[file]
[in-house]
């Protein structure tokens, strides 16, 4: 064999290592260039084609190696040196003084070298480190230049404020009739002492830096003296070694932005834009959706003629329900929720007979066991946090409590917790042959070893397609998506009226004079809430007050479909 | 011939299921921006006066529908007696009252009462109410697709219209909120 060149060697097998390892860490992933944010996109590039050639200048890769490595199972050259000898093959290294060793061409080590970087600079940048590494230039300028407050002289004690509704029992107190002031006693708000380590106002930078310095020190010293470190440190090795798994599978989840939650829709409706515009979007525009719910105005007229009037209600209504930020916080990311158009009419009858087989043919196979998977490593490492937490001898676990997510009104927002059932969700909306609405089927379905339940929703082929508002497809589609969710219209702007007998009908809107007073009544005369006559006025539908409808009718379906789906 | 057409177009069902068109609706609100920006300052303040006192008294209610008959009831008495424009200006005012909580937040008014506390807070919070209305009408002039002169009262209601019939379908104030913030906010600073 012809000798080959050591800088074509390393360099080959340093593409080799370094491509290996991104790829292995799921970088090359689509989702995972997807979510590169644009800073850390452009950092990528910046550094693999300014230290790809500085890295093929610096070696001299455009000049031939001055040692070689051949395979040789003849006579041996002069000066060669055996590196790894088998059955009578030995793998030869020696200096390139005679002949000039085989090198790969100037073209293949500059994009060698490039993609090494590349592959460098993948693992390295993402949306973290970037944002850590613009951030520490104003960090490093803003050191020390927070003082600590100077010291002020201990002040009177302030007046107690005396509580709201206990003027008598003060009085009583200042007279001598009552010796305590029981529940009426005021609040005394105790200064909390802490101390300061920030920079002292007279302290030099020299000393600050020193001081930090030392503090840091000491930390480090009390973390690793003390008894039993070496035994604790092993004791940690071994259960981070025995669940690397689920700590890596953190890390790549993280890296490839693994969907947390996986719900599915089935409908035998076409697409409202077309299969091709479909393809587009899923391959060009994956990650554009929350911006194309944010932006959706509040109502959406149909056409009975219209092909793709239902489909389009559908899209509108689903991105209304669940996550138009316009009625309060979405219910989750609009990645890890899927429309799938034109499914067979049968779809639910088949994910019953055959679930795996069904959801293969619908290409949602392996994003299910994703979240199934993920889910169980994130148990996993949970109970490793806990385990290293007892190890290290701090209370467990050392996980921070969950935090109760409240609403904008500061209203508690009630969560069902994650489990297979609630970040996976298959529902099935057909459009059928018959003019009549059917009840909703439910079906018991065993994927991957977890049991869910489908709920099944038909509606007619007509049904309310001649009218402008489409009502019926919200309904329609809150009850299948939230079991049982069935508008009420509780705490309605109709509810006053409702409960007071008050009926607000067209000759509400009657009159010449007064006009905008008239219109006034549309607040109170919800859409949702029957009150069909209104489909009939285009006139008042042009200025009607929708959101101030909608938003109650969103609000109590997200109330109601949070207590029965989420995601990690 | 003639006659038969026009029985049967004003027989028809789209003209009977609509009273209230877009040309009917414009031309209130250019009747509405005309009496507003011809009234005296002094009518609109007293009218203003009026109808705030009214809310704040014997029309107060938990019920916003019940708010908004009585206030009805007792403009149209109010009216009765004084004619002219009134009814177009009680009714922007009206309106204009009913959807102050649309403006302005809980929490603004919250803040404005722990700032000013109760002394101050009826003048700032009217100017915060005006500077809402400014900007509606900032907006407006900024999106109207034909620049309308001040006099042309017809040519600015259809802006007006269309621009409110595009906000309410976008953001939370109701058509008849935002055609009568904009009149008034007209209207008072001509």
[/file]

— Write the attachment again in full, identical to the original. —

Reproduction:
[in-house]
């Protein structure tokens, strides 16, 4: 064999290592260039084609190696040196003084070298480190230049404020009739002492830096003296070694932005834009959706003629329900929720007979066991946090409590917790042959070893397609998506009226004079809430007050479909 | 011939299921921006006066529908007696009252009462109410697709219209909120 060149060697097998390892860490992933944010996109590039050639200048890769490595199972050259000898093959290294060793061409080590970087600079940048590494230039300028407050002289004690509704029992107190002031006693708000380590106002930078310095020190010293470190440190090795798994599978989840939650829709409706515009979007525009719910105005007229009037209600209504930020916080990311158009009419009858087989043919196979998977490593490492937490001898676990997510009104927002059932969700909306609405089927379905339940929703082929508002497809589609969710219209702007007998009908809107007073009544005369006559006025539908409808009718379906789906 | 057409177009069902068109609706609100920006300052303040006192008294209610008959009831008495424009200006005012909580937040008014506390807070919070209305009408002039002169009262209601019939379908104030913030906010600073 012809000798080959050591800088074509390393360099080959340093593409080799370094491509290996991104790829292995799921970088090359689509989702995972997807979510590169644009800073850390452009950092990528910046550094693999300014230290790809500085890295093929610096070696001299455009000049031939001055040692070689051949395979040789003849006579041996002069000066060669055996590196790894088998059955009578030995793998030869020696200096390139005679002949000039085989090198790969100037073209293949500059994009060698490039993609090494590349592959460098993948693992390295993402949306973290970037944002850590613009951030520490104003960090490093803003050191020390927070003082600590100077010291002020201990002040009177302030007046107690005396509580709201206990003027008598003060009085009583200042007279001598009552010796305590029981529940009426005021609040005394105790200064909390802490101390300061920030920079002292007279302290030099020299000393600050020193001081930090030392503090840091000491930390480090009390973390690793003390008894039993070496035994604790092993004791940690071994259960981070025995669940690397689920700590890596953190890390790549993280890296490839693994969907947390996986719900599915089935409908035998076409697409409202077309299969091709479909393809587009899923391959060009994956990650554009929350911006194309944010932006959706509040109502959406149909056409009975219209092909793709239902489909389009559908899209509108689903991105209304669940996550138009316009009625309060979405219910989750609009990645890890899927429309799938034109499914067979049968779809639910088949994910019953055959679930795996069904959801293969619908290409949602392996994003299910994703979240199934993920889910169980994130148990996993949970109970490793806990385990290293007892190890290290701090209370467990050392996980921070969950935090109760409240609403904008500061209203508690009630969560069902994650489990297979609630970040996976298959529902099935057909459009059928018959003019009549059917009840909703439910079906018991065993994927991957977890049991869910489908709920099944038909509606007619007509049904309310001649009218402008489409009502019926919200309904329609809150009850299948939230079991049982069935508008009420509780705490309605109709509810006053409702409960007071008050009926607000067209000759509400009657009159010449007064006009905008008239219109006034549309607040109170919800859409949702029957009150069909209104489909009939285009006139008042042009200025009607929708959101101030909608938003109650969103609000109590997200109330109601949070207590029965989420995601990690 | 003639006659038969026009029985049967004003027989028809789209003209009977609509009273209230877009040309009917414009031309209130250019009747509405005309009496507003011809009234005296002094009518609109007293009218203003009026109808705030009214809310704040014997029309107060938990019920916003019940708010908004009585206030009805007792403009149209109010009216009765004084004619002219009134009814177009009680009714922007009206309106204009009913959807102050649309403006302005809980929490603004919250803040404005722990700032000013109760002394101050009826003048700032009217100017915060005006500077809402400014900007509606900032907006407006900024999106109207034909620049309308001040006099042309017809040519600015259809802006007006269309621009409110595009906000309410976008953001939370109701058509008849935002055609009568904009009149008034007209209207008072001509």